In a Dream: Obscure Artist Gets Lost in Process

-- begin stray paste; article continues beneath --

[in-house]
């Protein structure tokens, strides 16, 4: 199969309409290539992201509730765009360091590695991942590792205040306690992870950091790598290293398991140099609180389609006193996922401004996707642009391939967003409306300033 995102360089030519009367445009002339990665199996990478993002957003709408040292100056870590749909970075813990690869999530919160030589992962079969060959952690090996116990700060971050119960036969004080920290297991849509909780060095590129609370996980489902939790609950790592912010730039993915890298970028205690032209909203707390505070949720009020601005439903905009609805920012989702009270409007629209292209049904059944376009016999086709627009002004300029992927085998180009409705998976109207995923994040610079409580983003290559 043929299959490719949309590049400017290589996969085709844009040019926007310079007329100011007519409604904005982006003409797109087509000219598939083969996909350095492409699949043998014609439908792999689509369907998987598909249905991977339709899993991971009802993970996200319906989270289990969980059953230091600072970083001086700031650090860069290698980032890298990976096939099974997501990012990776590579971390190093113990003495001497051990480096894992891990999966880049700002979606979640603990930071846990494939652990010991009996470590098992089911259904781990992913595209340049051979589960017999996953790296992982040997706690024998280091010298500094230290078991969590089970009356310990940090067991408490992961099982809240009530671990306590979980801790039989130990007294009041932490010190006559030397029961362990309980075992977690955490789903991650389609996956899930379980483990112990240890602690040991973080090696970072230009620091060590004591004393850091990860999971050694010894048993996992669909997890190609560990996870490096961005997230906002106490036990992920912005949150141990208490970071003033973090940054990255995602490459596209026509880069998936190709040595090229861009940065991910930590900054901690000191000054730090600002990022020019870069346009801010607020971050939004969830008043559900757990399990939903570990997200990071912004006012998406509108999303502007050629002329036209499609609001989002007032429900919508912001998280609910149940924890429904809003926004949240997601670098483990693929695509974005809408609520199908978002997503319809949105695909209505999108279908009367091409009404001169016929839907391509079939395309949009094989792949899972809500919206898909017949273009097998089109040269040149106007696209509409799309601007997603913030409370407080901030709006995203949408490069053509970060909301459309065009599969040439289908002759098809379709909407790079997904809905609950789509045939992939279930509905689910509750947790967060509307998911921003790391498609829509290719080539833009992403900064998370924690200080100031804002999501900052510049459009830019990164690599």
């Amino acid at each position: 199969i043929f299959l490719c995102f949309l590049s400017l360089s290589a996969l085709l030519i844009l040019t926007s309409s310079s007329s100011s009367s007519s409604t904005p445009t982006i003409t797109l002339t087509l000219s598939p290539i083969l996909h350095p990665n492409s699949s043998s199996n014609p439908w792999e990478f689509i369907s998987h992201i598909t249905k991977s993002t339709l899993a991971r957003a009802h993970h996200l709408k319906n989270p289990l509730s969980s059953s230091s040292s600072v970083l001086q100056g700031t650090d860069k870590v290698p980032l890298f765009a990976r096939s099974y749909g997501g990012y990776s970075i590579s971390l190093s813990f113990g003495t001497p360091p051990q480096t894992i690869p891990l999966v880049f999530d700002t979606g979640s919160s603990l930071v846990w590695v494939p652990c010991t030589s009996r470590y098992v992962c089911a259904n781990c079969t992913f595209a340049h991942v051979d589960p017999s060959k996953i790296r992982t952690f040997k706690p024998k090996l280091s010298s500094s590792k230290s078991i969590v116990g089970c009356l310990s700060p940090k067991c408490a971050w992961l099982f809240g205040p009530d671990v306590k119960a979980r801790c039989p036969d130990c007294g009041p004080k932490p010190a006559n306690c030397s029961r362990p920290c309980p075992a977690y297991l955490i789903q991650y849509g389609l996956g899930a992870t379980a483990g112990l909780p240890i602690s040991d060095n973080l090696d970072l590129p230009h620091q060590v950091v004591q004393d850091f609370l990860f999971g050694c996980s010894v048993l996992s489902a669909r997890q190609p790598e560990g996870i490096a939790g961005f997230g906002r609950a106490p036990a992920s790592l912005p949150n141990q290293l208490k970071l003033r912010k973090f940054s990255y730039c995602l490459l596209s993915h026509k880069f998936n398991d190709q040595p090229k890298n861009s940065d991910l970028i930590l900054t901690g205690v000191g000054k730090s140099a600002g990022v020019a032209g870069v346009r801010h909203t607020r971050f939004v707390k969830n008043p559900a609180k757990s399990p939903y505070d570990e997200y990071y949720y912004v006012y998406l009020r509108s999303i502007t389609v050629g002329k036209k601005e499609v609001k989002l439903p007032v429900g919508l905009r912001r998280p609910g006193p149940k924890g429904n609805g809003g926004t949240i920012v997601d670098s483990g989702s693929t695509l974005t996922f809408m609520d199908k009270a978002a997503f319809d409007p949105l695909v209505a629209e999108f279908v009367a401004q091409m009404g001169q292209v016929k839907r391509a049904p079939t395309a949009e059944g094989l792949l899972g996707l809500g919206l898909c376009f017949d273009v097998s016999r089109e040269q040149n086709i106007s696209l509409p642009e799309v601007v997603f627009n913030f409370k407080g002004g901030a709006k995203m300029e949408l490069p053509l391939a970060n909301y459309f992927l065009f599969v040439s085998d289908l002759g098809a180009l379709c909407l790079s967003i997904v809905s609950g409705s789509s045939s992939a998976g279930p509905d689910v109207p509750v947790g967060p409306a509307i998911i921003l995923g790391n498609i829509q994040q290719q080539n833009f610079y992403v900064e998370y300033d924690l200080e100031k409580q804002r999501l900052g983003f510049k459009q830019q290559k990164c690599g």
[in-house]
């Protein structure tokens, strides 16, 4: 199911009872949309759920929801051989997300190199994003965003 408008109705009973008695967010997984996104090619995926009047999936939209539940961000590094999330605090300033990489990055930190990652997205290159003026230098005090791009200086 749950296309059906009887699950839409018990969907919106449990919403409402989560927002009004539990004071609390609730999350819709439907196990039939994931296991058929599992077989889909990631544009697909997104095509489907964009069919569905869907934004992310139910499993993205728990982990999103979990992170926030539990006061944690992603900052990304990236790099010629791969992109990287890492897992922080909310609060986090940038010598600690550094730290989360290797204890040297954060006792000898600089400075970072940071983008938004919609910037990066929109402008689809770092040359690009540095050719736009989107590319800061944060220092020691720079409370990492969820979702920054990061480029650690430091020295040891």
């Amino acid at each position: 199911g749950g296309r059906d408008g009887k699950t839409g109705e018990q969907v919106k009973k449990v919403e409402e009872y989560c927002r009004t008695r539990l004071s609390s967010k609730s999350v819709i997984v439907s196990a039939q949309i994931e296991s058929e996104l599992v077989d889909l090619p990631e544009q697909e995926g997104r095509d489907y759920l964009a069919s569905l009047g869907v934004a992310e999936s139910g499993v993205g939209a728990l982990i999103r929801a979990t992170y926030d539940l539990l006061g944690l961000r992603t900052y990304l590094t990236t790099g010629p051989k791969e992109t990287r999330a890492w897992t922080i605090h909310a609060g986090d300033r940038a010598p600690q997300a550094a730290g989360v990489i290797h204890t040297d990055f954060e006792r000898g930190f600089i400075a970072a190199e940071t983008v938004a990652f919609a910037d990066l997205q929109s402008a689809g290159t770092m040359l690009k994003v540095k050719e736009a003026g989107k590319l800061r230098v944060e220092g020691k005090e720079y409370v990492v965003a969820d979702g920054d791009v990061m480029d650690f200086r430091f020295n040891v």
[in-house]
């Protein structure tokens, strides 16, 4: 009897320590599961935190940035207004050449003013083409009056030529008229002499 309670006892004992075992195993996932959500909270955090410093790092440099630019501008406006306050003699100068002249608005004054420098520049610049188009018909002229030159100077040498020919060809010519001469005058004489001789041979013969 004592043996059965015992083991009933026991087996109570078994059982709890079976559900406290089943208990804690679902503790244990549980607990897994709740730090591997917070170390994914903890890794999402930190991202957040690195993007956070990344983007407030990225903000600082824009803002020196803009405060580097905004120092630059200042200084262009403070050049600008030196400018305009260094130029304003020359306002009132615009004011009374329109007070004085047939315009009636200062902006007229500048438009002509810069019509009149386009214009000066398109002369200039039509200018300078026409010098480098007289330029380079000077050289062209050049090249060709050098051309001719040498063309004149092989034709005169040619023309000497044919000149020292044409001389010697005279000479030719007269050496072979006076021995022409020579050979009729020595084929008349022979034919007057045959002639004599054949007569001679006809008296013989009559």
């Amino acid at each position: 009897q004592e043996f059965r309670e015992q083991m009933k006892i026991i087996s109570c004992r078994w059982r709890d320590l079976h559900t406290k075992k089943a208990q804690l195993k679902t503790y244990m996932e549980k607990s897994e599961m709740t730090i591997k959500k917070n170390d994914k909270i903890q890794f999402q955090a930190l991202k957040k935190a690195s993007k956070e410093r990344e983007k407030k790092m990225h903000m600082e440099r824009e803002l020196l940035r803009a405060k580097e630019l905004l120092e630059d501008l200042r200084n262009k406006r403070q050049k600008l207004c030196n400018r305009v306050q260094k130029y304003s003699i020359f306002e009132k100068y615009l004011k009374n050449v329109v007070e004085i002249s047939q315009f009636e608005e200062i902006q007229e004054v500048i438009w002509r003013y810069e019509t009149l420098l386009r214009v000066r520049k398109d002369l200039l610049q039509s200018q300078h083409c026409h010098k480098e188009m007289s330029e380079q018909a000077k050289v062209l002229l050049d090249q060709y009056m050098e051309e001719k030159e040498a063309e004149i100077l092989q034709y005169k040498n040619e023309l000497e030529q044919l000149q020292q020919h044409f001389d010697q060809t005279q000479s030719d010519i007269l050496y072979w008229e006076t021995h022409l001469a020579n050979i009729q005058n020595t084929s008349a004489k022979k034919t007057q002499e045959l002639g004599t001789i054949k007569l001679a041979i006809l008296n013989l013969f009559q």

"I'm fascinated by giganticness," reveals Santa-bearded mosaic artist Isaiah Zagar, whose compulsive, nearly half-century-long mission to create candy-colored mazes of fractured tiles, mirror shards, paint, and bric-a-brac has covered tens of thousands of Philadelphia's square feet, including the home Zagar shares with wife Julia. An inwardly distressed, self-absorbed eccentric who is unafraid to expose himself, both physically and emotionally, Isaiah bluntly admits that he was molested as a boy and attempted suicide in his 20s, and, midway through the film's production, tells Julia on camera that he's been sleeping with his assistant. Where most documentarians would rest on the laurels of a great subject and riveting present-tense drama, director Jeremiah Zagar has observed too much of his father's creative logic to cheat us with artless hagiography. In dreamily paced tracking shots, macro close-ups, time-lapse glimpses of Isaiah's processes (the raking together of paint and cement is especially satisfying), archival footage, and animation, In a Dream exhibits as much beauty and sensuality as Isaiah's work, while the unabashedly personal nature of the filmmaker/subject dynamic is as candid about familial madness as Tarnation, and captures more insight than those Friedmans did.

 
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